Introduction: Analgesia and sedation are essential elements in patient care in the intensive care unit (ICU), in order to promote the control of pain, anxiety and agitation, prevent the loss of devices, accidental extubation, and improve the synchrony of the patient with mechanical ventilation. However, excess of these medications leads to rise in morbidity and mortality. The ideal management will depend on the adoption of clinical and pharmacological measures, guided by scales and protocols...
September 2016: Revista da Associação Médica Brasileira
Chani Traube, Elizabeth A Mauer, Linda M Gerber, Savneet Kaur, Christine Joyce, Abigail Kerson, Charlene Carlo, Daniel Notterman, Stefan Worgall, Gabrielle Silver, Bruce M Greenwald
OBJECTIVE: To determine the costs associated with delirium in critically ill children. DESIGN: Prospective observational study. SETTING: An urban, academic, tertiary-care PICU in New York city. PATIENTS: Four-hundred and sixty-four consecutive PICU admissions between September 2, 2014, and December 12, 2014. INTERVENTIONS: None. MEASUREMENTS AND MAIN RESULTS: All children were assessed for delirium daily throughout their PICU stay...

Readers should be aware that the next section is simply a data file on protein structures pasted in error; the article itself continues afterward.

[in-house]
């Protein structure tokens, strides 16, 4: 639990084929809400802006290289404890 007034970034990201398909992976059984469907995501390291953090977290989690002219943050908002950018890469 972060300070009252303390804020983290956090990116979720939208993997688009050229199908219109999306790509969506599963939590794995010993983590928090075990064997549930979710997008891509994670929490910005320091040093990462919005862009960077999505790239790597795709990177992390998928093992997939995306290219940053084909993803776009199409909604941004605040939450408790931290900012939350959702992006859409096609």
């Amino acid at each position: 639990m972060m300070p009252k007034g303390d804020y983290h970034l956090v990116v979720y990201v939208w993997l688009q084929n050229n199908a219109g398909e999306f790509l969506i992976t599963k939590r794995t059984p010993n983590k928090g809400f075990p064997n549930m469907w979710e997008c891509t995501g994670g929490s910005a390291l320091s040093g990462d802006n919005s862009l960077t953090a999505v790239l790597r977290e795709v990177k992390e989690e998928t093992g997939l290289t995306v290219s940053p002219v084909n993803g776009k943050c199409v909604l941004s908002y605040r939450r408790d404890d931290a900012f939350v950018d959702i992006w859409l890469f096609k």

December 2016: Critical Care Medicine
Gonzalo Garcia Guerra, Ari R Joffe, Dominic Cave, Jonathan Duff, Shannon Duncan, Cathy Sheppard, Gerda Tawfik, Lisa Hartling, Hsing Jou, Sunita Vohra
BACKGROUND: Despite the fact that almost all critically ill children experience some degree of pain or anxiety, there is a lack of high-quality evidence to inform preferred approaches to sedation, analgesia, and comfort measures in this environment. We conducted this survey to better understand current comfort and sedation practices among Canadian pediatric intensivists. METHODS: The survey was conducted after a literature review and initial focus groups. The survey was then pretested and validated...